Diagnosing Hepatitis in Dogs

Hepatitis in dogs is a liver disease caused by canine adenovirus type 1 (CAV-1). This type of virus affects dogs all over the world. It can cause severe symptoms and even death. Here's what you should know about this aggressive viral disease.

Cause and Symptoms of Canine Hepatitis

Canine hepatitis occurs after infection with the canine adenovirus type 1, or CAV-1. CAV-1 is found all over the world and affects dogs.

CAV-1 spreads through the bodily fluids, such as the urine or nasal discharge, of infected animals. Most dogs get canine hepatitis through direct contact with infected dogs. Dogs who have recovered from canine hepatitis can remain contagious for up to nine months after recovery. They can spread the virus to other dogs through their urine. 

Dogs can also catch canine hepatitis through contact with the cages, runs, dishes, bedding and other personal effects of infected dogs. People can spread canine hepatitis to healthy dogs through contact with contaminated clothing or hands. 

Symptoms of Hepatitis in Dogs

The initial symptoms of canine hepatitis include coughing and sore throat. Pneumonia may sometimes develop. Once in the blood, the virus can begin to affect the kidneys, eyes and liver. Your dog's corneas may appear bluish or cloudy due to fluid retention within the eyes.

Your dog may run a fever, lack energy, and appear depressed. Abdominal tenderness, paleness of mucous membranes, loss of appetite and inflammation of the lymph nodes may occur. Your dog's liver may swell and his gums may bleed. Canine hepatitis often leads to liver and kidney failure. Your dog might experience increased thirst, diarrhea and vomiting, seizures and death.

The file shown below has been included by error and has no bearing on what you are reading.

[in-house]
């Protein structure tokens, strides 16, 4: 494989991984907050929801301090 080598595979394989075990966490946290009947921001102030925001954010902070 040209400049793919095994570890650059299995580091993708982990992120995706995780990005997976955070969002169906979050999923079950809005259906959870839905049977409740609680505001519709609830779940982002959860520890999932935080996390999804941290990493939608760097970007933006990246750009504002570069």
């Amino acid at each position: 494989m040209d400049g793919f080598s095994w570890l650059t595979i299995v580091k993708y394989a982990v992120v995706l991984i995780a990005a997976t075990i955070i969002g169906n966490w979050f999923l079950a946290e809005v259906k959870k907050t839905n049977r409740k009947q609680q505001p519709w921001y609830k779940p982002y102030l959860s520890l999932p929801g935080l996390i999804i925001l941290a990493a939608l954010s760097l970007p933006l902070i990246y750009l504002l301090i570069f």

Canine hepatitis occurs most often in young dogs less than one year old. Dogs can die very quickly from hepatitis. In some cases, dogs can die from the infection in as little as two hours. For this reason, canine hepatitis is often mistaken for poisoning. Most cases of canine hepatitis, however, are not this severe.

Diagnosing Canine Hepatitis

Your vet can diagnose canine hepatitis through a blood test or by examining your dog's nasal discharge or urine. Your vet will perform a physical examination and may palpitate the dog's abdomen to check for liver enlargement. If your dog has hepatitis, the vet may find higher than normal levels of liver enzymes in the dog's blood.

Treating Canine Hepatitis

Vets can't yet cure hepatitis in dogs. All your vet can do is offer supportive care and keep your dog hydrated with intravenous fluids. Your dog will either recover from the virus or not.

You can prevent canine hepatitis by getting your dog vaccinated against the virus. Unvaccinated dogs are at the highest risk for developing canine hepatitis. Most vaccines contain either canine adenovirus type 1, the cause of canine hepatitis, or canine adenovirus type 2, the cause of many canine coughs. These two vaccines are similar enough that one type can protect your dog against both viruses.